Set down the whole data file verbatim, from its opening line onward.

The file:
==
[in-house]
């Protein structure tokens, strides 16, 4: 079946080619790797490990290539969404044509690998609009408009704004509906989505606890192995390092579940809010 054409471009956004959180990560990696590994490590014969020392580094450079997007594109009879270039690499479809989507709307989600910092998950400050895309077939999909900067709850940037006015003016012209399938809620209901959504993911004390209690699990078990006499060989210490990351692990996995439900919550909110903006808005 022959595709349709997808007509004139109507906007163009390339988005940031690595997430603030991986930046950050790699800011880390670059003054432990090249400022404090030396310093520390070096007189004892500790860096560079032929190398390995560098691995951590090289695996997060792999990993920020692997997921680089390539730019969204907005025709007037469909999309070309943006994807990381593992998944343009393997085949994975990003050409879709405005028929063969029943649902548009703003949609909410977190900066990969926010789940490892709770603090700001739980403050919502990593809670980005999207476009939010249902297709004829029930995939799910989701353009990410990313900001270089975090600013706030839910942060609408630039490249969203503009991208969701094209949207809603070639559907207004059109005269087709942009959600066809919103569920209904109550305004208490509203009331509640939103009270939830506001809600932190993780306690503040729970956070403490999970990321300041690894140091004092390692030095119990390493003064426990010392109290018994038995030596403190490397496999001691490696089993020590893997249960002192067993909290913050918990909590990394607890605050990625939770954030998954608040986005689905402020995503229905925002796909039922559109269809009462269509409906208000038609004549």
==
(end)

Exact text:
[in-house]
């Protein structure tokens, strides 16, 4: 079946080619790797490990290539969404044509690998609009408009704004509906989505606890192995390092579940809010 054409471009956004959180990560990696590994490590014969020392580094450079997007594109009879270039690499479809989507709307989600910092998950400050895309077939999909900067709850940037006015003016012209399938809620209901959504993911004390209690699990078990006499060989210490990351692990996995439900919550909110903006808005 022959595709349709997808007509004139109507906007163009390339988005940031690595997430603030991986930046950050790699800011880390670059003054432990090249400022404090030396310093520390070096007189004892500790860096560079032929190398390995560098691995951590090289695996997060792999990993920020692997997921680089390539730019969204907005025709007037469909999309070309943006994807990381593992998944343009393997085949994975990003050409879709405005028929063969029943649902548009703003949609909410977190900066990969926010789940490892709770603090700001739980403050919502990593809670980005999207476009939010249902297709004829029930995939799910989701353009990410990313900001270089975090600013706030839910942060609408630039490249969203503009991208969701094209949207809603070639559907207004059109005269087709942009959600066809919103569920209904109550305004208490509203009331509640939103009270939830506001809600932190993780306690503040729970956070403490999970990321300041690894140091004092390692030095119990390493003064426990010392109290018994038995030596403190490397496999001691490696089993020590893997249960002192067993909290913050918990909590990394607890605050990625939770954030998954608040986005689905402020995503229905925002796909039922559109269809009462269509409906208000038609004549």